|fig. 1: James Bond|
Stop me if you've heard this one: a man--a renowned card sharp--engages in a high-stakes battle of wits with a fellow player at a faraway European casino. The card game is a bit of realpolitik. The man's opponent, who goes only by the name Le Chiffre has embezzled funds from his organization, and needs to gamble them back. If the man, James Bond, can successfully bankrupt Le Chiffre, than Le Chiffre's organization will be humiliated, and down a man.
Though it seems unthinkable now, the first James Bond was portrayed by an American, Barry Nelson. He portrays the character with an avuncular affability, to where I got the sense he'd be slightly more at home out of that tuxedo and in a polo shirt, mowing his lawn. Nelson really only seems to come in to his own at teh climax of the picture, when Bond is held by Le Chiffre and tortured. He seethes with pain and defiant rage in a way that makes you say "Oh, there you are."
|fig. 2: It's not really made clear, but it seems as though they're pulling off his toenails.|
The rest of the roles are familiar: Le Chiffre is portrayed here by Peter Lorre in just the manner you'd expect. Felix Leiter, in response to Bond's being made American, is now an English secret agent named Clarence Leiter. Vesper Lynd and Mathis have been conflated into a character named Valerie Mathis, an old flame of Bond's who is a double-agent within Le Chiffre's ranks.
If the James Bond series can be read as an extended meditation on Western masculinity, than the contrast between Nelson and his successors is telling in how those portrayals differ between the US and the UK. Connery's interpretation of the character is much closer to the books, and his chilly remove distinguishes him from Nelson's Regular Joe. It's only later in the film that Nelson's Bond is shown as a Verified Secret Agent. In those first few scenes it's easy to imagine him simply as someone who won World Series of Baccarat and got recruited to clean out Le Chiffre. Nelson's character isn't portrayed particularly as a womanizer either, though that could be a reflection of the fact that Casino Royale only had an hour to tell its story, but he seems pretty hung up on Valerie through the course of the film, and their romance and reconnection is a major through-line. The silver-screen incarnation of James Bond is always held at a remove, be it Connery's chilliness or Moore's ironic distance. Nelson is much more American. His high competence as a card sharp and secret agent doesn't separate him from anyone. He's just a guy who's good at his job.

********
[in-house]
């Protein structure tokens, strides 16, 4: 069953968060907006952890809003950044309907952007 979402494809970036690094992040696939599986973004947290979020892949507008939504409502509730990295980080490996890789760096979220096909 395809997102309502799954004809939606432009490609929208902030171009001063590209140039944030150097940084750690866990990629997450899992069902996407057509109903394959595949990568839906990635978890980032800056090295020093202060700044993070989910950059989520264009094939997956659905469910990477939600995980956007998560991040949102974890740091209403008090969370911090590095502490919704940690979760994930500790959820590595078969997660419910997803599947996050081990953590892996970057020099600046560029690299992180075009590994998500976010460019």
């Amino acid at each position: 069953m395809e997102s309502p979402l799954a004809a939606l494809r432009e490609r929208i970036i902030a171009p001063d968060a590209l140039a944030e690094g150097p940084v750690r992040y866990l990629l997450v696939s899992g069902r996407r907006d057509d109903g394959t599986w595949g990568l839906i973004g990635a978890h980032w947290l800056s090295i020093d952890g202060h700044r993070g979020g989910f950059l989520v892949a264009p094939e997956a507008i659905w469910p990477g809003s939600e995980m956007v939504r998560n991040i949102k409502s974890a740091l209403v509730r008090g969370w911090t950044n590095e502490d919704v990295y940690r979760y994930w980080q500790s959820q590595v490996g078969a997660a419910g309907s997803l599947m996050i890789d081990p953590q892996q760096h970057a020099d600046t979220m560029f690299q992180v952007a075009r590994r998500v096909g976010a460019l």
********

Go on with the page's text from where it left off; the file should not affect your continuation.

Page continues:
|fig. 3: *shrugs*|
The "Casino Royale" telemovie was broadcast on October 21, 1954, as part of Climax!, a TV anthology series. The novel had been out a little over a year, and while it sold quite well in the UK, it didn't do so well in America. The telemovie features an introduction by host William Lundigan and a focus on the mechanics of the game of baccarat, as the game has never been particularly popular in America. I learned more about how baccarat is supposed to work here, as Bond and Leiter carry out a conversation on it for the benefit of prying ears, than I did all through the later James Bond films.
In contrast to the later globe-trotting incarnations of the character, Bond here is confined to a handful of sets: the casino floor, the hallway outside his hotel room, and the room itself. "Casino Royale" was a live TV broadcast, essentially James Bond: The Stage Play, so these sets are more perfunctory than in aid of any sort of claustrophobic feeling. Much like the book, it failed to set the world on fire here in the States, and none of Fleming's succeeding novels would be adapted again in the following eight years before Dr No. "Casino Royale" remains an interesting footnote, but barely that. It's like an echo in reverse, a premonition of what was to come.